White Supremacy Is Baked Into Our Electoral System

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How did we get here? How did we get to the end of a week in which the Americans cast 160 million votes, the highest number ever at a general election and the highest voter turnout among eligible citizens for over a hundred years, a week in which a candidate has received Almost 4 million votes more than the otherand we still don’t know who our next president is?

Last week, your hosts, Melissa Harris-Perry and Dorian Warren, on System Check looked at all of the different opportunities that make it difficult for people in this country to cast their vote. But it’s one thing to vote – on this week’s show they explain why making that vote important is an entirely different thing.

It’s time for a system check of how your vote is counted.

Listen to episode 2 of System Check.

Every conversation about representation in our democracy must begin at the fundamentally unequal institution of the electoral college. Rashad RobinsonThe President of Color of Change and spokesman for Color of Change PAC discussed with us how obstacles to the casting and counting of votes by black Americans have been “burned” into our political system.

Next Up, Kristen ClarkeThe President and Executive Director of the National Civil Rights Advisory Committee looks at Republicans’ strategy to nominate and approve Amy Coney Barrett in the Supreme Court. Is it a coincidence that Barrett was upheld in court just in time – one leg of the “three-legged chair” of the conservative movement of counter-majoring – just in time to crush the will of the majority of voters?

Our history is important, and the dark periods in our past can guide us through our struggles today. Professor Blair Kelley from North Carolina State University offers both a deeply historical and personal perspective on voter repression based on her family’s experiences during slavery, reconstruction, and at Jim Crow South.

Just as racism helps explain the particular way our institutions were formed, it is also a stick for those in power and those who feel threatened by equality today. Nation’s own sports editor, Dave Zirin, attended our live coverage of election night and reminded us of an important takeaway to better understand the election results. And Cristina Beltran from NYU, author of Cruelty as Citizenship: How Migrant Suffering Sustains White Democracy, joined us to reflect on what “white rule” really is, a bourgeois experience for non-white voters hoping to cast a vote and make them count.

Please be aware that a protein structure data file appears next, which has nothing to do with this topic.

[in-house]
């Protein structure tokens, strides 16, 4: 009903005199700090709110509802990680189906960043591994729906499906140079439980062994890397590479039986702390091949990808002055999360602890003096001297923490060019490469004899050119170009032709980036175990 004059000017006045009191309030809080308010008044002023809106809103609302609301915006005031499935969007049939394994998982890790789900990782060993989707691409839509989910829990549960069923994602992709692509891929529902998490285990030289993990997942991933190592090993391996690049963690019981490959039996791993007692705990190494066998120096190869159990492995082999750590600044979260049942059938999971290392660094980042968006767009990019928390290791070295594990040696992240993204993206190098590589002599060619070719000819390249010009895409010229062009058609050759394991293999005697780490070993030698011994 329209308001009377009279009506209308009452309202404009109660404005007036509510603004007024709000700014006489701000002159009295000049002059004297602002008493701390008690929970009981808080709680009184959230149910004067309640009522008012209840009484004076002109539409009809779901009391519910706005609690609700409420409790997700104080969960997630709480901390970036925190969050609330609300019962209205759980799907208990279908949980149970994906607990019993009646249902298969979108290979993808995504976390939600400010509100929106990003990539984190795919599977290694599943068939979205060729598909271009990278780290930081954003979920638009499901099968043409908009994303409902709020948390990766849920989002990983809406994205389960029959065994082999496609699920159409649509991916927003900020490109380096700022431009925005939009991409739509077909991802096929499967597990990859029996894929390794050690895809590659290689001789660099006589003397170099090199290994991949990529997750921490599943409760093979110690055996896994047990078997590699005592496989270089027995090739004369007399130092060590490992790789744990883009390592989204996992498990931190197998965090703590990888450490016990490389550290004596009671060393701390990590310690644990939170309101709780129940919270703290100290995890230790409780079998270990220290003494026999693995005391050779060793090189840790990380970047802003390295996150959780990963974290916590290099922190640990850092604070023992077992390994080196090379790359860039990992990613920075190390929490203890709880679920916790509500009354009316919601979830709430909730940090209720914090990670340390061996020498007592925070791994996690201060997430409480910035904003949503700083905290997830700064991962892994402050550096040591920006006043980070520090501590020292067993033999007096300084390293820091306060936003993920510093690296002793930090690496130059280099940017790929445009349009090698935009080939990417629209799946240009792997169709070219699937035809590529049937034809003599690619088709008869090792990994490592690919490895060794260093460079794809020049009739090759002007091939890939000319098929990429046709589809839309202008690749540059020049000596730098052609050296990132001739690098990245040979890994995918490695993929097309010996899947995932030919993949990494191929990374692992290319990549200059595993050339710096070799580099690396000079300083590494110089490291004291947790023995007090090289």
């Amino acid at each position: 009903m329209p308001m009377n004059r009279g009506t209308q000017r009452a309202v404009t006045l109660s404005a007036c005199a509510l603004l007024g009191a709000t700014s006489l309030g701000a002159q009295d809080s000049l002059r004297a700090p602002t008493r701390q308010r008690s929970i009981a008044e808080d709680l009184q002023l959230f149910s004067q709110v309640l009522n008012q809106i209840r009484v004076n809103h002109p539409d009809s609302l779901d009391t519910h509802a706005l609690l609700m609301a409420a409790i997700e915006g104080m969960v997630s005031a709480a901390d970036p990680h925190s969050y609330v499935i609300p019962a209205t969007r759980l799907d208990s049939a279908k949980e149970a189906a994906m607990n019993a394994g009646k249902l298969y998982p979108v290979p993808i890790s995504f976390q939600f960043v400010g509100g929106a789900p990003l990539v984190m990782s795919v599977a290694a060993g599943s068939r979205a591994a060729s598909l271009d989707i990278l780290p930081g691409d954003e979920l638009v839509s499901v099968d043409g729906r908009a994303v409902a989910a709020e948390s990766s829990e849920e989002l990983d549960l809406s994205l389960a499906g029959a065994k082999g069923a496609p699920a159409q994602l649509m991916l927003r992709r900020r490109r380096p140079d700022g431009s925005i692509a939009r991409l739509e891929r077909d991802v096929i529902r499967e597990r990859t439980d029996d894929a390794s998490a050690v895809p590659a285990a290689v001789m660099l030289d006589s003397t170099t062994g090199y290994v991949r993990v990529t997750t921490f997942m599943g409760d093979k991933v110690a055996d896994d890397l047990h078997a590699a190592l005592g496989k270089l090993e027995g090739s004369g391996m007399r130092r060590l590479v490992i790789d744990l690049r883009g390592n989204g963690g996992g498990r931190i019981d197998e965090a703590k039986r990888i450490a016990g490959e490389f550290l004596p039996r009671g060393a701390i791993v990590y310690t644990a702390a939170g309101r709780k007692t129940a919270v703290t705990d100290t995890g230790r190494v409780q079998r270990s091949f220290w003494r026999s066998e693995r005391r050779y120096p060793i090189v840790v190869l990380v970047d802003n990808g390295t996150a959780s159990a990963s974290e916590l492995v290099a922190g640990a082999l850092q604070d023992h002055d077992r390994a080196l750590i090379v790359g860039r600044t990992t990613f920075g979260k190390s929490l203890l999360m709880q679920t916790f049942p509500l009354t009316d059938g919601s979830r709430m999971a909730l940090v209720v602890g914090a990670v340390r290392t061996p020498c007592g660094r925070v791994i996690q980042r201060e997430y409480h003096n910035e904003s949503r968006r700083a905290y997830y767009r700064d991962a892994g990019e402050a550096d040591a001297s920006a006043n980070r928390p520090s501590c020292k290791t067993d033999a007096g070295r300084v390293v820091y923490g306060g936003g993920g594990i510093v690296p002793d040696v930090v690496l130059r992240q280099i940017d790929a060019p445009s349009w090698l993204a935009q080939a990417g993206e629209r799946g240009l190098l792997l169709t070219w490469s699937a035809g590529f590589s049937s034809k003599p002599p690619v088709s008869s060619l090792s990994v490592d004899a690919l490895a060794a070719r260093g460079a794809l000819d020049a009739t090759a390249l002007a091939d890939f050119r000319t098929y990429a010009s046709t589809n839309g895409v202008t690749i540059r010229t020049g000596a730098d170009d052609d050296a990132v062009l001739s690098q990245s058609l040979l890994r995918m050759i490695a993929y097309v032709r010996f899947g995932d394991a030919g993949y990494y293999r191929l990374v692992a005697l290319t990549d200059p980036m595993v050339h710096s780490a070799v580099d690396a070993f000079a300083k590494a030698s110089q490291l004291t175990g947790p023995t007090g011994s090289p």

But it wouldn’t be System check If we haven’t talked about how to get out of our current chaos. The nationStrikes correspondent Jane McAlevey spoke to us about the intersection of a moment of movement with a presidential election and the need for nonviolent, direct action. And two members of Congress come to us to talk about what to do when the votes are counted: Pramila Jayapal, co-chair of the Progressive Caucus in Congress, points us on a path forward that puts intersectionality at the center , and Black Caucus Chair of Congress. Karen Bass reminds us of the need for outside pressure on all elected officials (Bass, like so many progressive champions, won her re-election offer this week).

Finally, Dreamer Astrid Silva of Dream Big Nevada has the final say this week as she talks to us about what this election means for millions like her who cannot vote, whose fate will depend on the final vote, but who remain hopeful regardless of the outcome.

Do you want to put all of these analyzes into action? We’re giving listeners three action points this week:

  1. Call on Twitter and Facebook to ban Trump’s accounts for spreading lies and misinformation about the election.
  2. Support the runoff elections and help us the work to make sure every vote is counted.
  3. Listen to ours 5 hours of live stream on election night For convincing real-time analysis with a range of insightful voices, from scientists to grassroots organizers on site.

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